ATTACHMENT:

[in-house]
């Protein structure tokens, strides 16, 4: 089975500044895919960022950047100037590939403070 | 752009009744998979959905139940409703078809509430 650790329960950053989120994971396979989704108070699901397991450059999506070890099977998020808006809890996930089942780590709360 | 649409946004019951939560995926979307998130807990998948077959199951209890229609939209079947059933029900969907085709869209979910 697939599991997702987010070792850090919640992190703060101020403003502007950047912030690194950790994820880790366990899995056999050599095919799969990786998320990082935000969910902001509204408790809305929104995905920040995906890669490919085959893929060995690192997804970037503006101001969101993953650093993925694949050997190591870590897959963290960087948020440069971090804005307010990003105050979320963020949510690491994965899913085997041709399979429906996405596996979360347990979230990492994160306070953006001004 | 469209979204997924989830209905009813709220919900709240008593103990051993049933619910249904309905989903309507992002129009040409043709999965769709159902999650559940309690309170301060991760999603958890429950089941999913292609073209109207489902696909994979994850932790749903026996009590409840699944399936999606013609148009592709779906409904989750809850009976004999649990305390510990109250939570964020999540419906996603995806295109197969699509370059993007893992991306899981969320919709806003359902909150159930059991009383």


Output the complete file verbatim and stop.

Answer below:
[in-house]
């Protein structure tokens, strides 16, 4: 089975500044895919960022950047100037590939403070 | 752009009744998979959905139940409703078809509430 650790329960950053989120994971396979989704108070699901397991450059999506070890099977998020808006809890996930089942780590709360 | 649409946004019951939560995926979307998130807990998948077959199951209890229609939209079947059933029900969907085709869209979910 697939599991997702987010070792850090919640992190703060101020403003502007950047912030690194950790994820880790366990899995056999050599095919799969990786998320990082935000969910902001509204408790809305929104995905920040995906890669490919085959893929060995690192997804970037503006101001969101993953650093993925694949050997190591870590897959963290960087948020440069971090804005307010990003105050979320963020949510690491994965899913085997041709399979429906996405596996979360347990979230990492994160306070953006001004 | 469209979204997924989830209905009813709220919900709240008593103990051993049933619910249904309905989903309507992002129009040409043709999965769709159902999650559940309690309170301060991760999603958890429950089941999913292609073209109207489902696909994979994850932790749903026996009590409840699944399936999606013609148009592709779906409904989750809850009976004999649990305390510990109250939570964020999540419906996603995806295109197969699509370059993007893992991306899981969320919709806003359902909150159930059991009383």